On 27 March, the Germans launched a counter-offensive aimed at re-opening the Küstrin Corridor. Müncheberg was subordinated to XXXIX.Panzerkorps for the attack. Despite inflicting heavy casualties on the enemy, the corps was unable to break through to the city. A Soviet counter-attack hit the 20.Panzergrenadier-Division and soon the attack was in disarray, with elements of the 20.Panzergrenadier falling back in a disorganised rout. The Soviet artillery caused heavy casualties among the retreating Germans.

After the failure of the Küstrin counter-attack, the exhausted Müncheberg was pulled out of the line to be refitted.

Seelow Heights

During this refit period, a panzergrenadier company and a company of Panther ausf Gs were sent to Panzertruppenschule II at Wünsdorf to be refitted with the Sperber-IR equipment. The formations were returned to the division on 7 April 1945. By now, the Müncheberg was dug in at the 'Hardenberg Positions' on Seelow Heights.

The IR equipped company, I./29.Panzer-Regiment under the command of Oberleutnant Rasim, together with the supporting IR capable panzergrenadiers under Hauptmann Steuer, launched a night attack towards Soviet troops entrenched on the Reitwein Spur. This was the one of the first uses of Infrared in combat and the attack, although limited, was a resounding success.

On 16 April Marshall Georgi Zhukov launched a massive assault across the Alte Oder aimed at capturing Berlin. From this date until the end of the war, Müncheberg was in constant combat. Zhukov, launching his attack at night, had set up searchlights which were to illuminate the German positions in the pre-dawn darkness. Instead, they silhouetted the advancing Soviet tanks and men, and enabled the entrenched Germans to hold the heights for several days. The division, equipped with several self-propelled 8.8 cm and 12.8 cm anti-tank guns, caused heavy casualties on the advancing Soviets in what was to be known as the Battle of Seelow Heights.

Over the next few days, Zhukov threw thousands of troops and tanks against the entrenched Germans, who managed to rebuff each assault. On 19 April the 9.Fallschirmjäger-Division, on the Müncheberg's right, finally cracked and the entire front collapsed. On 20 April, after holding the line for eight days, Müncheberg, together with its neighboring formation 11.SS-Freiwilligen-Panzergrenadier-Division Nordland fell back into Berlin itself.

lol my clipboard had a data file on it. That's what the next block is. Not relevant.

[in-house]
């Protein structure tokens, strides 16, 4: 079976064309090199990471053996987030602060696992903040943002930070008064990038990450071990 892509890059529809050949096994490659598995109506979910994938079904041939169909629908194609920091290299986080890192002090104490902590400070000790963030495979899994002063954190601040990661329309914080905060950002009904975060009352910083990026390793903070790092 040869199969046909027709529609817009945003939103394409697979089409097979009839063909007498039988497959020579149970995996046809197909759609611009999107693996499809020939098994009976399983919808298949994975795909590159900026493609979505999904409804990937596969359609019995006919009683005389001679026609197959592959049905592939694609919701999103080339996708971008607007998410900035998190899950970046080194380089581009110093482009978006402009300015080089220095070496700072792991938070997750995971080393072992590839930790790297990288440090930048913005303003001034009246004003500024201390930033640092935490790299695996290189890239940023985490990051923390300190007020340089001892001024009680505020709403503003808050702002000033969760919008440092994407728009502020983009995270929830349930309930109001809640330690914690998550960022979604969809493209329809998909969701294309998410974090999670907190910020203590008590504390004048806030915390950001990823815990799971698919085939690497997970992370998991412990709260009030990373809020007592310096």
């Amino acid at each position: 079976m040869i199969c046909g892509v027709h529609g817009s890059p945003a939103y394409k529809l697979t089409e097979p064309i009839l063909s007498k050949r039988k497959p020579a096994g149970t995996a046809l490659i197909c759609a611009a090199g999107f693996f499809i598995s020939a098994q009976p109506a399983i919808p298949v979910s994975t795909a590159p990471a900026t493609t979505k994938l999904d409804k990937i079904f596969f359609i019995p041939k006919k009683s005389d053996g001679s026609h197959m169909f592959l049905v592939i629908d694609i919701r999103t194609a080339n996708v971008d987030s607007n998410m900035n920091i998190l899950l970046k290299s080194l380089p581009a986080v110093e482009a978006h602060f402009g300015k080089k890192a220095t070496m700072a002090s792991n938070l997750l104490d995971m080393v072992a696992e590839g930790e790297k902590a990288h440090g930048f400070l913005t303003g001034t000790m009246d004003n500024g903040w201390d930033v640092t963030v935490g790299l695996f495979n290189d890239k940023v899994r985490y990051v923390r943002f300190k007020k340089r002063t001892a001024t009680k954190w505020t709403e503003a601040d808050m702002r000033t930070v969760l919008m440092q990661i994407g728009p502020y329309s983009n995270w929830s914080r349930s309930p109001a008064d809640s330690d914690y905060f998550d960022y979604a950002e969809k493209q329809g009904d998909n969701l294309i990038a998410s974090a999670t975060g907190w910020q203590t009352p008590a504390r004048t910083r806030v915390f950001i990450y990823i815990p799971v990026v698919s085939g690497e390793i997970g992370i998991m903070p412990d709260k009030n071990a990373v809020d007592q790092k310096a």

Berlin

The division halted for a ferocious rearguard action in the village of Müncheberg, inflicting more heavy losses on the advancing Soviets. Despite this, the Soviet advance did not slow and the division was pushed back into Berlin itself. The remnants of the Müncheberg were positioned in the north-eastern sector of Berlin, north of the River Spree. By this stage, the division retained roughly a dozen tanks and about thirty halftracks.

On 25 April, General der Artillerie Helmuth Weidling, the recently appointed commander of the defence of Berlin, ordered Mummert to take command of the LVI Corps, command of the Müncheberg being handed over to Oberst Hans-Oscar Wöhlermann, the artillery commander (ArKo) for the city. On 26 April Müncheberg, along with Nordland, was ordered to attack towards Tempelhof Airport and Neukolln. With its last ten panzers, the Müncheberg at first made good progress against the surprised Soviets, however fierce defensive fire and several local counter-attacks soon halted the advance.

Around noon on 26 April Wöhlermann was released from command and Mummert was reinstated as commander of the division. The following is from the diary of an officer with the Müncheberg Division and describes the evening of 26 April.

"Scarlet night. Heavy artillery fire. Uncanny silence. We get shot at from many houses. Foreign workers, no doubt. From the Air Ministry comes news that General Erich Barenfanger has been relieved of his post of commander of the Berlin garrison. One hour later we hear that General Weidling is our new commander. General Mummert takes charge of the Tank Corps . . . "

On 27 April, very early in the morning, Hitler ordered the flooding of the Berlin underground to slow the advancing Soviets. Hitler's order resulted in the drowning of thousands of German soldiers and civilians who had taken refuge in the tunnels. The diary of the officer with the Müncheberg Division went on to describe the flooding.